Earlier this year, West Virginia regulators resisted efforts to require coal operators to study stream flows more extensively to help pinpoint each strip mine's impact on flooding.
In a federal court case, the state Department of Environmental Protection opposed the detailed flow studies proposed by the Ohio Valley Environmental Coalition and other citizens.
Citizens argued that coal companies should collect at least a year's worth of daily stream flow data to help predict possible flooding.
In a lawsuit, the citizens said that this amount of data would help regulators design mining permits that would prevent flooding.
DEP permit reviewers testified that while more data is better, they didn't think a full year of daily flow samples was necessary.
Agency lawyers argued that it was up to DEP Secretary Michael Callaghan to decide how much flow data should be required before new mining permits are issued.
"The frequency of monitoring that's required isn't set out anywhere in the regulations," DEP lawyer Ben Bailey argued in court. "That's another discretionary call." U.S. District Judge Robert C. Chambers sided with DEP. Chambers refused to block a new Arch Coal Inc. strip mine on Island Creek in Logan County. Citizen groups wanted permits for the mine held up unless the company collected data on stream flow.
In the last two weeks, the issue of mining's impact on flooding has become a high-profile topic.
On July 8, heavy rains hit many areas of the Southern West Virginia coalfields.
More than a dozen southern counties have been declared federal disaster areas. More than 6,300 residents have sought flood relief from the Federal Emergency Management Agency. More than 250 families and individuals have received monetary assistance totaling more than $600,000. More than 1,600 housing assistance applications have been approved for a total of $3.34 million, according to FEMA. In interviews and public meetings, many residents have complained that mountaintop removal and other mining made the flooding damage worse.
In the days after the flooding, DEP inspectors cited more than a dozen large mining operations for flood-related violations. Companies were cited for not controlling drainage from their mine sites, and for causing off-site damage.
But top DEP officials have questioned whether they will be able to prove that mining contributed to any of the flooding.
In the federal court case, citizen groups argued for more stringent permit requirements that would help DEP know for sure what impact specific mines had on flooding.
Federal mining regulations state that coal operators must design and operate their mines to "provide protection against flooding and resultant damage to life and property." Under the 1977 federal Surface Mining Control and Reclamation Act, mining permits cannot be issued before regulators perform a comprehensive study of possible water quality impacts.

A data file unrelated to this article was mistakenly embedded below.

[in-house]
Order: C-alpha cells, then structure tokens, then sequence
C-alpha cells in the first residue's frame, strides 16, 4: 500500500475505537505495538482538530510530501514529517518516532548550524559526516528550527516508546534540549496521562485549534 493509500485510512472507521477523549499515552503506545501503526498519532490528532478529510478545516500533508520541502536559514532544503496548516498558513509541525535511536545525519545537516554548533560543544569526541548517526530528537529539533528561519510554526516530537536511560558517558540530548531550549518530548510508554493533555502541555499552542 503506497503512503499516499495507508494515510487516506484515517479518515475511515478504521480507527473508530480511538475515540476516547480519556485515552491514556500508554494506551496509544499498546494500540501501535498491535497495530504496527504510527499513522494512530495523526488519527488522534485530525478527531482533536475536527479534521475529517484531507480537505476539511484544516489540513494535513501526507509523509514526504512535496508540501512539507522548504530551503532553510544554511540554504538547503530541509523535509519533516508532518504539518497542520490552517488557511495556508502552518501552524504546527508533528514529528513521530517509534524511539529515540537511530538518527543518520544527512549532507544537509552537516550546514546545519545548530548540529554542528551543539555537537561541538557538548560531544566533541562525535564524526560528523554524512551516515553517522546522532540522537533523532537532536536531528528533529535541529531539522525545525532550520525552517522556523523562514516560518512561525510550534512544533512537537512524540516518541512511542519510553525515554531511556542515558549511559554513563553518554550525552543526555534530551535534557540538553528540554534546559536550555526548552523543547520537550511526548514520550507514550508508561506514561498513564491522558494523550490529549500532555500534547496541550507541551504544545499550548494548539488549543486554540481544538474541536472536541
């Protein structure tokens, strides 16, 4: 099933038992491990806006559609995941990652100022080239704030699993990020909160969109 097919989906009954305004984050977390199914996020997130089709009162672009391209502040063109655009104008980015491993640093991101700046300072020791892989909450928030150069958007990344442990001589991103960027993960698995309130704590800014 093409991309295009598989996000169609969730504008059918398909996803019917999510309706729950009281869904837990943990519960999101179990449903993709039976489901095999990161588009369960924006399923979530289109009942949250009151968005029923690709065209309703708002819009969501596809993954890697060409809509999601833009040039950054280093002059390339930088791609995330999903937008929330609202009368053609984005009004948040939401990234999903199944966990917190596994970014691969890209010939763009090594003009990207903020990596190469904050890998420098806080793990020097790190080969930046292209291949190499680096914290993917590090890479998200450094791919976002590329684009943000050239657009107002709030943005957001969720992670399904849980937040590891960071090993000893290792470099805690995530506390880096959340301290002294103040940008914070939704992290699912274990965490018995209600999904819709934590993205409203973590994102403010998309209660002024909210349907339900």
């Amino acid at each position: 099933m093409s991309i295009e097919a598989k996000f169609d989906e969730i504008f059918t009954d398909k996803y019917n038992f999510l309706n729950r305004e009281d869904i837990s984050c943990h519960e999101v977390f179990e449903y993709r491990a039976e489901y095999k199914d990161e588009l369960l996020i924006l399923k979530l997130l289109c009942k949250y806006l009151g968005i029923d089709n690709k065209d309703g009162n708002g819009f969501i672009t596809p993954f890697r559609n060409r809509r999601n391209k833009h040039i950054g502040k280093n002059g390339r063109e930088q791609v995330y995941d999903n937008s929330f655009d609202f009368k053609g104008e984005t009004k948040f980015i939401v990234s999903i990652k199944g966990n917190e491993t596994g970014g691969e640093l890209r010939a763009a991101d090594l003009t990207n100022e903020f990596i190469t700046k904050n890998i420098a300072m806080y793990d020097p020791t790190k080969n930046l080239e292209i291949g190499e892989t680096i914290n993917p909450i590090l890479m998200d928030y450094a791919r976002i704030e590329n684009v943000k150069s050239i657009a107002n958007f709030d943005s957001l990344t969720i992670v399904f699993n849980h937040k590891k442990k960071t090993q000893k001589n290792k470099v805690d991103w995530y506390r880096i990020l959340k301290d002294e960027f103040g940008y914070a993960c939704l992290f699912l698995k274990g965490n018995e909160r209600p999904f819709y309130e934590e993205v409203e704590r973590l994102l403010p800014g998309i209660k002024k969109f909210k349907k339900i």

These studies are called Cumulative Hydrologic Impact Assessments.
Among other things, the CHIA is supposed to include a study of "water quality descriptions, including information on seasonal flow rates, variation and usage." This seasonal stream flow data can be used to help predict whether the mine will cause or contribute to flooding during major rainfalls.
In their federal court lawsuit, citizen groups alleged that DEP does not perform proper CHIAs. The citizens challenged DEP's plans to issue several permits, including a request by Arch subsidiary Mingo Logan Coal Co. to expand a mine on Island Creek in Logan County.
In 1996, the lawsuit said, "surface water runoff from areas affected by past surface coal mining and reclamation operations caused or contributed to a flood on Island Creek" damaged residences and covered W.Va. 44 with water.
Citizens alleged that "neglect by the WVDEP director and his predecessors to control water flow from surface coal mines has caused both flooding and pollution of Island Creek." Properly performed CHIAs, they alleged, would have prevented the flooding.
In the lawsuit, citizen groups said that the CHIA for the new Island Creek permit was supposed to determine how the watershed "reacts to actual rainfall events prior to the commencement of the proposed operation, and will likely react to equivalent rainfall events as the proposed mining operation changes the characteristics of the watershed." While reviewing the Mingo Logan permit application, DEP officials for the first time required a coal company to conduct a detailed analysis of potential flooding.
The result was that DEP forced Mingo Logan to redo much of its mining and reclamation plan. The operation was scaled back, and additional flood-control measures were added. The final analysis showed that the mine would actually reduce peak stream flows during storms.
'This is a state-of-the-art permit' During a preliminary injunction hearing in early March, DEP permit reviewer Mike Reese said, "Unfortunately, I was a nightmare to the company. I caused more grief to this company than any other company I can think of.
"I made certain that every angle, every possible alternative was evaluated associated with the development of this assessment," Reese told Judge Chambers.